I’m sitting at my desk surrounded by piles of paper. Rachel came home today with forms for soccer, forms for music, forms for “a culinary program” and forms for drama. Did I mention that she’s three and a half? These are all extra-mural activities that children can do, on top of the already full program they have at school. For a fee obviously.
Now while I really like Rachel’s new pre-primary school and appreciate that it’s only trying to offer kids a wide variety of activities (and that schools compete with each other in this sphere), I just think that this is getting beyond the ridiculous. The drama class even promised us it could teach her how to mime. Do I really want a three-year-old mime running around the house, pretending she’s stuck inside a box? The answer is No.
But the real question is: since when did we start trying to turn kids into mini adults? While sport and music are all wonderful and necessary, shouldn’t we just let kids be kids and mess around in the back garden – while they can? There’s more than enough time for a full extramural calendar once they reach big school. So why are we trying to rush them out of childhood into the grown up world, with all its responsibilities, pressure and criticism?
I’m probably taking this all a bit seriously. It’s just that I’m concerned that these activities will have the opposite effect they’re intending to – by providing too much structure for our children, surely this can stifle creativity?
I’m not sure about you but I barely had any “formal play” before I went to school age six. We lived on a farm, so I went in twice a week to town and I remember playing with dolls in this converted church and having a crush on a boy called Michael. That’s about it. For the rest of the time I was riding around on my bike, skinning my knees, sucking on stones (I used to get dirty stones and suck them clean – weird I know), having tea parties in my treehouse and helping my Mom bake cakes (read: licking the bowl).
While I do think it’s important to foster any passions or talents children have, we also run the risk of making them jacks of all trades and masters of none. In this day and age we want them to be good at EVERYTHING, which is completely unrealistic if you look at most well functioning adults around you. We are all good at some things and pretty crap at others.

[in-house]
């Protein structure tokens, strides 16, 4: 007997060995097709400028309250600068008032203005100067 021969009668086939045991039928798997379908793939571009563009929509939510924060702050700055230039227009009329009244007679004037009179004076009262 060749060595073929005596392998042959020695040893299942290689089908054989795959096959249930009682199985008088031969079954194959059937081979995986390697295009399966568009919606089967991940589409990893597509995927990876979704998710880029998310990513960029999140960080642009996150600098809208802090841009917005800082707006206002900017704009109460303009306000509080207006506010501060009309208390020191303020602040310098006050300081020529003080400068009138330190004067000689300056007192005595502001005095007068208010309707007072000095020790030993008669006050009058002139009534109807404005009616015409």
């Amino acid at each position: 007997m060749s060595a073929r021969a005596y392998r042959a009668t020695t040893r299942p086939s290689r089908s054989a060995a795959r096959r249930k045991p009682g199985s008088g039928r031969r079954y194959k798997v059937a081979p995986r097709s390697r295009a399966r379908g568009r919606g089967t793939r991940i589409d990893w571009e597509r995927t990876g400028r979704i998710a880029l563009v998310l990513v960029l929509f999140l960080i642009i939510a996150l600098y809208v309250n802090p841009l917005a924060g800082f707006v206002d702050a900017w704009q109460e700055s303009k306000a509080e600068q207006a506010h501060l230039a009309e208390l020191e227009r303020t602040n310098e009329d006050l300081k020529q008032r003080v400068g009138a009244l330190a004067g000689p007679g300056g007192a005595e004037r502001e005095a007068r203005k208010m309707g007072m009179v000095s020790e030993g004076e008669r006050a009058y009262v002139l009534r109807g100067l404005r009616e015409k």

I understand that the world is getting ever more competitive. You need good marks to get into good schools, to get into university, to get a job. And the pressure on kids these days is ridiculous. And so us parents take on this pressure too and we don’t want them to miss out or be at a disadvantage, so we sign them up to every available activity and we pack their little days full and the whole family just ends up exhausted.
And all of this in a country where the majority of kids are struggling to even learn to read and write. Where many of them go to school hungry and sometimes don’t even have any textbooks to read from. And we’re worried about whether three-year-old Arabella should be taking ballet or horse-riding. Maybe instead of extramurals, we should be teaching our children compassion? Empathy? Altruism?
I don’t have the answers (obviously). I suppose, as with everything, the key lies in moderation. If your child is really into her music and dances at every opportunity then focus on that. If she loves kicking a ball, then focus on that. And once they get a bit older, then we can start taking these extramural forms a bit more seriously. But in the mean time, I’m off to teach Rachel how to play in the mud. And suck on stones.